I had few expectations about food when I was planning my trip to South Africa. I knew a little about South African cuisine, from having visited a couple of restaurants in the East Coast. But otherwise, I was pretty open.
To start with, there is no one South African cuisine. It’s too diverse of a country, with Africaans, English, Malay, Indian and dozens of African indigenous cultures all living together. The only generalization I could make it that it’s a heavily meat-based food culture, with “braai” barbecue being found everywhere.
Western cuisine dominates, unfortunately. KFC, hamburgers, and pizza are omnipresent, even in remote towns. And tourist spots, to my friend Hanah’s dismay, serve the lowest common denominator of Western fast food.
That aside, we ate some incredibly awesome meals in South Africa, and for a fraction of the cost of what it would have been back home. Cape Town in particular is foodie heaven, with amazing cuisine from all over the globe throughout the city.
Our favorite meal in SA was at a small European bistro called “La Tete” in Cape Town. They featured a carefully curated menu of off beat parts of animals, presented in a refined but not pretentious way. The star for me was perfectly roasted crispy pig cheeks that every Filipino would have cried over.
The lambs brains on toast were incredibly rich and flavorful, like bone marrow.
And the ox heart was beautifully done. We didn’t want to leave.
Johannesburg has some great food as well. We had lovely meals in the Maboneng and Melville areas in particular.
In a small cafe in Melville called “Mamasan,” we had our second favorite meal. They feature a modern fusion of European, Malay and African food that was unique and inspired. A starter of disks of mashed pumpkin layered with lamb and a light creme was a whimsical savory dessert that we loved.
This was followed by a fun take on chicken and waffles, done with south asian and east asian spices.
And a vegetarian buboti was a nicely spiced casserole of eggplant, zucchini, and other nice veggies, topped with a crumbly mild cheese.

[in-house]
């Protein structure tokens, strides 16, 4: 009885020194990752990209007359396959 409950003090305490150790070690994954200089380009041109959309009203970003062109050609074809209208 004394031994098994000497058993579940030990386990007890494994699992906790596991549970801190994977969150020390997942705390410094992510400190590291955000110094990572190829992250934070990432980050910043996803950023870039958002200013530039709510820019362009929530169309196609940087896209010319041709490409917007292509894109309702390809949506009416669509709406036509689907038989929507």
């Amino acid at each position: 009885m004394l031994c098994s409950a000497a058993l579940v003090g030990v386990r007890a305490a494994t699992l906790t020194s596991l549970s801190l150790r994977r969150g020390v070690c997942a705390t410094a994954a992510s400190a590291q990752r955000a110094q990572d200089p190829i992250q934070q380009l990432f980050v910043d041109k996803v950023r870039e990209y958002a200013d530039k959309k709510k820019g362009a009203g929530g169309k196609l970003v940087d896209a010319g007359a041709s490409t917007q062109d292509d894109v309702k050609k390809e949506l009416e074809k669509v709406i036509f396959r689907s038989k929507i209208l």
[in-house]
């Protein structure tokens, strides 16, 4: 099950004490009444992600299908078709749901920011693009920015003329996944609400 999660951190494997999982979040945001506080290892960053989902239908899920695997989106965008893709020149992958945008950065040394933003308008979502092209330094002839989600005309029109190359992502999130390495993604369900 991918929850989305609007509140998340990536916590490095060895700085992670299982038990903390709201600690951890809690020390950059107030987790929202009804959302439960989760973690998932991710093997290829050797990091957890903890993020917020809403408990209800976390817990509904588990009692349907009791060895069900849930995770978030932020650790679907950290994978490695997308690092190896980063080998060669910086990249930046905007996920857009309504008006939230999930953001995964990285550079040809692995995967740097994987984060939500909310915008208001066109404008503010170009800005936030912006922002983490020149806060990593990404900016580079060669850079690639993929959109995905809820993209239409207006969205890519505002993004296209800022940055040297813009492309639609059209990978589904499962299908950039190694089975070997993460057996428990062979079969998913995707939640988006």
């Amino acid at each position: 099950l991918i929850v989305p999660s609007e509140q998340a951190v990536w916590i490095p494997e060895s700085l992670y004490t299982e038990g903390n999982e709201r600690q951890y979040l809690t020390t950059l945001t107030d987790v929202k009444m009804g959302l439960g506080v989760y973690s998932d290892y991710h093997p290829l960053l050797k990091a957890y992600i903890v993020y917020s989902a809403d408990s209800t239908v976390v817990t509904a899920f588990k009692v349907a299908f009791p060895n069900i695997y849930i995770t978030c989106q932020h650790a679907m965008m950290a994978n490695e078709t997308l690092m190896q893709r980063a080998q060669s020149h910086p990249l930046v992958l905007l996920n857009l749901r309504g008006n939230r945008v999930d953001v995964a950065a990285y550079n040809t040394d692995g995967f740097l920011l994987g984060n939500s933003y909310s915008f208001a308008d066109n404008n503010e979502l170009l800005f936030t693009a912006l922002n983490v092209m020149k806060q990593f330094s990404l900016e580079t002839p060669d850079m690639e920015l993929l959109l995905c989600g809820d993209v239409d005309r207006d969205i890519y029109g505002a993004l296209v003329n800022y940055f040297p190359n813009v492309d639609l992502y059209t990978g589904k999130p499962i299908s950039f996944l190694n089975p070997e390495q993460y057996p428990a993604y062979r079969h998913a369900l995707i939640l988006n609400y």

Our third favorite meal was a feast we shared with friends at Africa Cafe in Cape Town. Yes, its touristic and expensive, but totally worth it. At Africa Cafe, you are presented a set menu of sixteen amazing dishes that are put our family style at your table for everyone to share. Whether you are an omnivore or a vegan, you will find something to enjoy.
They feature dishes from throughout Africa, from Ethiopia to Zambia like Soweto Chakalaka and Moroccan lamb stew. You can eat as much of it as you want, they will happily bring you more. We had a blast there.
While in the bush in Kruger National Park, I knew that food was likely going to be pretty basic. Unfortunately I was not feeling well during our actual outdoor braai. But honestly the meat did not impress me very much.
The most memorable meal in the bush was a plate of Mopane worms we shared with locals and tourists. One of the other visitors Alex had heard that Mopane worms was a delicacy in the area, so he convinced the kitchen cooks to prepare some for us.
Now I’ve eaten worms before, no problem. You fry almost anything in nice spices and I’ll probably eat it. Mopane worms are, well, different. First of all, they aren’t worms, they are large caterpillars. They eventually become beautiful emperor butterflies – unless you eat them first. Rich in protein, they are widely consumed in several African countries.
Our dish of Mopane worms was stewed in rich spices for a long time, and then served with pap, the local mush you find everywhere in South Africa. The consistency is quite chewy with a softer middle. I was only able to eat 4-5 of them. I think I did the best at our table, including one of the local white South Africans. Several of the South Africans I talked to later admitted it wasn’t their favorite dish. So yeah, I can’t recommend Mopane worms.
I’m a big coffee nerd, as most people know. I actually came to SA with my full coffee kit taking up a lot of space in my one bag. But I hardly used it. Coffee culture is quite developed in Cape Town, with several local roasters and coffee shops. We went to Truth Coffee, a huge steampunk-themed emporium to coffee in the middle of the city. It’s a bit cheesy, but the coffee they roast and serve is legit. Joburg also had its share of bougie coffee joints, particularly in Maboneng.
Our favorite South African snack was biltong, the local version of beef jerky. Tasty, healthy, and a good source of quick protein when out in the bush. The dried version is fine, but the best kind is freshly grated biltong from a butcher. There are various kinds, from beef to ostrich and antelope.
I also enjoyed rusk, a hard biscuit best eaten after dipping in a cup of hot tea or coffee. Very fortifying before a long hike. There are many varieties, both sweet and savory.
In Joburg, I encountered Portuguese roast chicken for the first time, with that spicy, tangy peri-peri sauce. I’m adding it to my list of favorite roast chicken recipes. Our first night there, we were dead on our feet. But we had a fun meal in an African cafe watching a live band play Afro-beat while munching on a perfectly roasted whole chicken. Hanah wasn’t even hungry, but kept munching on the bones after I was finished.
There were lots of other awesome things we ate and drank in South Africa that I don’t have time to write about. A foodie will have no trouble finding something wonderful to try in SA!